Thirstrup: Golden tickets are discarded

Mergers in the drug industry could have spelled the end of a large number of potential drugs, says chief advisor Steffen Thirstrup, who hopes some of these drug candidates will see the light of day once again.

Golden tickets have been discarded in connection with the many mergers and acquisitions in the drug industry in recent years.

That is the depressing assessment from Steffen Thirstrup chief advisor to the pharma and medtech industries, advisory board member, NDA Regulatory Services and former head of medicines approvals in Denmark.

“Without having knowledge of any specific cases, I imagine that recent years’ many mergers and acquisitions have led to a number of golden tickets being discarded,” he tells Medwatch.


Steffen Thirstrup, who also has extensive experience with European regulatory processes, explains that “when two or more companies merge it has – in recent years – meant that the new organisation has rationalised and cut off certain projects.”

“Although they might have attempted to keep the best projects, you cannot rule out the possibility that some projects, which could have led to great drugs, have been discarded in the process. Hopefully these projects will see the light of day again when times are better or when the company has to seek out new opportunities,” he points out.

Have you experienced companies that make outright wrong decisions in the application process?

“Whether or not a decision is wrong depends on the eyes of the beholder. Large global corporations often think strategically and in very general terms. That could mean they prefer to cancel an application process in the EU because they expect to be turned down, rather than engaging in a dialogue with the authorities and maybe win approval – albeit for a more limited use – in the end.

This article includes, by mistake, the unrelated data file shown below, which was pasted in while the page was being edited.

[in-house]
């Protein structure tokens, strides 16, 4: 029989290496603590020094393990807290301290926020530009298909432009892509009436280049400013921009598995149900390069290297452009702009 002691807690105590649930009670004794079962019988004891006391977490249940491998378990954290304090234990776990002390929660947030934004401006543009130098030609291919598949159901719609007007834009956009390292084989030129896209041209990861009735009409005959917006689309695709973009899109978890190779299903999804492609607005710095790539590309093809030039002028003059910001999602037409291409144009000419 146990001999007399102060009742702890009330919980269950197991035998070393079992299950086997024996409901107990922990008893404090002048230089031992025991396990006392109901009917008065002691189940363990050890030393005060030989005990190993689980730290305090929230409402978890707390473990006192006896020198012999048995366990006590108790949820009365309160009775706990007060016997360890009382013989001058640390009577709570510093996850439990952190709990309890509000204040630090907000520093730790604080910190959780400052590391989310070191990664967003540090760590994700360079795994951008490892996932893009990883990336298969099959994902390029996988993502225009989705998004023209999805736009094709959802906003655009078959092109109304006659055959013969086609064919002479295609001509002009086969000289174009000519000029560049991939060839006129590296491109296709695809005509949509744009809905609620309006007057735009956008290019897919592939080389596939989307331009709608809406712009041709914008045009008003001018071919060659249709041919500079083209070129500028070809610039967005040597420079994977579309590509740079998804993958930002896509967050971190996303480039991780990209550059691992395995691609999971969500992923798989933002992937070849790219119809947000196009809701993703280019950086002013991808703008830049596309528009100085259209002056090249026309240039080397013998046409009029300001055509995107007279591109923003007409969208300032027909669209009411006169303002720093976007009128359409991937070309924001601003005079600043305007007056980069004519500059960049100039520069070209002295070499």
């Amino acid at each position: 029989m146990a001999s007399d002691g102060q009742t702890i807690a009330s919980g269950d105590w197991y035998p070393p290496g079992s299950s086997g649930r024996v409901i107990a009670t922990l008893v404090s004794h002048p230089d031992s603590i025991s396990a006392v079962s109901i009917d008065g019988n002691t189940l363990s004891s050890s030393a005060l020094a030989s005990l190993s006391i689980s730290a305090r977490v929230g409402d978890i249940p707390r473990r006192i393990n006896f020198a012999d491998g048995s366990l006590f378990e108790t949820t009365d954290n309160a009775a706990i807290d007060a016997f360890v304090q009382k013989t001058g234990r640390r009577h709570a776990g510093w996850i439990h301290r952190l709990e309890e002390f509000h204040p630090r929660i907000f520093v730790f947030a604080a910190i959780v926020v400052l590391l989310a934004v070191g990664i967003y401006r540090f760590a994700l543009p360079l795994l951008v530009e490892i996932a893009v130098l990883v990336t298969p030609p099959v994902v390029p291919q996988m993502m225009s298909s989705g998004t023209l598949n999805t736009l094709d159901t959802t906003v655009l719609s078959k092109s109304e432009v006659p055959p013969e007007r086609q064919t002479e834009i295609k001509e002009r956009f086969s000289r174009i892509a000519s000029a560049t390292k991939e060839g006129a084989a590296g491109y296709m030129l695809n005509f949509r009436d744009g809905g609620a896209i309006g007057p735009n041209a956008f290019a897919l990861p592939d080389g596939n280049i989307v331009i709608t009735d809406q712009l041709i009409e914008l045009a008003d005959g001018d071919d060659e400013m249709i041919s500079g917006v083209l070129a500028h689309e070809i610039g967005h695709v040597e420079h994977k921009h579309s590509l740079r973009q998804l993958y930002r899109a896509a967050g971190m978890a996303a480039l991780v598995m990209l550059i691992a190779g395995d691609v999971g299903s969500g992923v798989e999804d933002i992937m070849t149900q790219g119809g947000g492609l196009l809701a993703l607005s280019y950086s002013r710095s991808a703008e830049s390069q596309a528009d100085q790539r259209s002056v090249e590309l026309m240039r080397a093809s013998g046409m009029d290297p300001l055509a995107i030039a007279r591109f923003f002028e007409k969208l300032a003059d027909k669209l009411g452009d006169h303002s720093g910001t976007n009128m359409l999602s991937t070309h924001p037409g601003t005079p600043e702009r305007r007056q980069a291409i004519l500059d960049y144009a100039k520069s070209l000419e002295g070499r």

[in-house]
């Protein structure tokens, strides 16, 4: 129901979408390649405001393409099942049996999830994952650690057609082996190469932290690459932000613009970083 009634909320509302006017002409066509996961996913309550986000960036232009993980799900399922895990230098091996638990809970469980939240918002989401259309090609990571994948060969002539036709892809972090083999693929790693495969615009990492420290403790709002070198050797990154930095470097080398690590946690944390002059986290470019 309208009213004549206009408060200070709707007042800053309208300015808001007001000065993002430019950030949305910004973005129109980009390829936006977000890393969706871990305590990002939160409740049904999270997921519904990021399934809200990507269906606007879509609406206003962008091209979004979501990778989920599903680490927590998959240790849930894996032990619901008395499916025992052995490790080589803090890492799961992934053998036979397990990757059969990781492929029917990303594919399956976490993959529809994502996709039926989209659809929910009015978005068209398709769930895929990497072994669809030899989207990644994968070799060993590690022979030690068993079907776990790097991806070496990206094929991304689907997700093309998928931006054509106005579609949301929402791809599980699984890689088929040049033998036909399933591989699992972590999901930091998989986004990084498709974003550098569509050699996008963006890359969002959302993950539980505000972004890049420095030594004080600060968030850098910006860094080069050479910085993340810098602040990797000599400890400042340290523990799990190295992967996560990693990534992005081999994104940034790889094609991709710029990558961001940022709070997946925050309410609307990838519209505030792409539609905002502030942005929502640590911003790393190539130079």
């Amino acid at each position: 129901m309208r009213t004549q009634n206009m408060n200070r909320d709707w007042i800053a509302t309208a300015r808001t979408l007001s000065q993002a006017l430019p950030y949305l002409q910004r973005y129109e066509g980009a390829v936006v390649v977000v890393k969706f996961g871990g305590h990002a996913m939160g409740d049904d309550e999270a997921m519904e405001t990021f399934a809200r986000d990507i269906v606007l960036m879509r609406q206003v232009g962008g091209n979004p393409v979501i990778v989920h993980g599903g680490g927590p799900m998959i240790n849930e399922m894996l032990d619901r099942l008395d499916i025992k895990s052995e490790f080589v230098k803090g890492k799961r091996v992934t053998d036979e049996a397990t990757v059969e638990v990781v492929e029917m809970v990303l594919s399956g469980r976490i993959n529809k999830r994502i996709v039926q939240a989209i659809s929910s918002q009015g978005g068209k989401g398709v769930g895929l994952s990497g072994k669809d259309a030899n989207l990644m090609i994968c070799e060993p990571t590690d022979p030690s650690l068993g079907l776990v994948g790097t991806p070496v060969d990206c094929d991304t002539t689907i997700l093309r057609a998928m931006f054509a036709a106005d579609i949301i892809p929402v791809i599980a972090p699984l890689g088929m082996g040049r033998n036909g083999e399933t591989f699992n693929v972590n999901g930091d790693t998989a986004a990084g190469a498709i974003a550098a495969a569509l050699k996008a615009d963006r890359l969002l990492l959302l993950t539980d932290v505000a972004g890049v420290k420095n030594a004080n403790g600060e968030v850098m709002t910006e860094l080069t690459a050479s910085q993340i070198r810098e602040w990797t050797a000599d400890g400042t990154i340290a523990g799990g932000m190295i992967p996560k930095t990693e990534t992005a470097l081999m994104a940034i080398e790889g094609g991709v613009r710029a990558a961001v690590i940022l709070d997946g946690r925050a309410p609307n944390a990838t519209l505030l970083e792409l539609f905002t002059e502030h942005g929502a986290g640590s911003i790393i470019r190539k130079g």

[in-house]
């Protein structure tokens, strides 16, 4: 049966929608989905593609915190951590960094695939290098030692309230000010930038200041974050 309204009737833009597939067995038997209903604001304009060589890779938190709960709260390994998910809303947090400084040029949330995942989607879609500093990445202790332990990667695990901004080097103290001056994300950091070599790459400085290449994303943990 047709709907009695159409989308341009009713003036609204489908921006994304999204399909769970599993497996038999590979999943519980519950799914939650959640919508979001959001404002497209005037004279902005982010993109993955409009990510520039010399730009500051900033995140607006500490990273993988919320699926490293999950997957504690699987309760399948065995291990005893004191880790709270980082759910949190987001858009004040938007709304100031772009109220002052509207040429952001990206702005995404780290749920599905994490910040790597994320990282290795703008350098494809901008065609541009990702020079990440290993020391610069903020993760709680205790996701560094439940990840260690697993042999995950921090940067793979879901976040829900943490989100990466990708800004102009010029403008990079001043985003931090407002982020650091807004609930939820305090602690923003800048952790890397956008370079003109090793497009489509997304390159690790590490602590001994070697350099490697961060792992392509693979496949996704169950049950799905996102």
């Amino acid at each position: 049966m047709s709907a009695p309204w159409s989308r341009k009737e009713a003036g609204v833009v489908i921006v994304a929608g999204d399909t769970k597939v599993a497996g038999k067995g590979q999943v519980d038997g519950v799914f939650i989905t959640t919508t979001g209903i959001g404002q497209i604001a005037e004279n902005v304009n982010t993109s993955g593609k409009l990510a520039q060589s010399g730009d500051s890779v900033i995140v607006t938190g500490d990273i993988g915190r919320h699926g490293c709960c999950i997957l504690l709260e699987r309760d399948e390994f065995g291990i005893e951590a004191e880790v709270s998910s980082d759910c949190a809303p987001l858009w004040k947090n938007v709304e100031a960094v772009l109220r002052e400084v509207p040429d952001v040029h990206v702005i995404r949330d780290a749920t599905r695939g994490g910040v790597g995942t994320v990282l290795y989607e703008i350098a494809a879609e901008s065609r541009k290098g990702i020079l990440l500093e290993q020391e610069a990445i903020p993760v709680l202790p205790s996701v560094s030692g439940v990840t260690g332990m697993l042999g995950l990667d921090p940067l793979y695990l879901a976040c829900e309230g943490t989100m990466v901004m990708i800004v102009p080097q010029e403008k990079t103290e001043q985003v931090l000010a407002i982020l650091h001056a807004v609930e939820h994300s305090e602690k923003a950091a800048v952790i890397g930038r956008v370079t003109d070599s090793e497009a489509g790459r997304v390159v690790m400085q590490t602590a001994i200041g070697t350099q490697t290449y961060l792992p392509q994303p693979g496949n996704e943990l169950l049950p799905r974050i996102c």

Cultivating image

A decision like that is often made with ongoing applications in other jurisdictions in mind. And the decision is made on the basis of a lot of input from the marketing department which is looking out for the image of the company, should the EU say no initially. If the application is retracted, the drug will never benefit patients in the EU. So from the point of view of the patients it can be a wrong decision, which will of course also mean a lack of revenue in the EU.”

Which new tendencies do you see in the approval procedure - especially the EU, but also the rest of the world?

“Globalisation - An interest in adapting the approval processes to each other as much as possible in the ‘major’ areas, followed by an interest from countries and areas in growth, such as the BRICS countries, Singapore, and Malaysia in making agreements with EU, FDA, and TGA (Australia’s Therapeutic Goods Administration) concerning arrangements for mutual recognition. That means authorities in e.g. Malaysia approve drugs that are already approved in, say, the EU completely or partially on the basis of the EU approval.”

Integration of price and reimbursements

Thirstrup also anticipates a greater interest in integrating Health Technology Assessment (HTA) as a bigger part of the actual regulatory approval. HTA is a medical technology assessment and an assessment of the price/reimbursement.

“This is in recognition of increasing importance of the so-called fourth hurdle; price/reimbursement negotiations. An approval is not worth much in itself, if you cannot secure fair terms for price and reimbursements,” he explains.

- translated by Martin Havtorn Petersen

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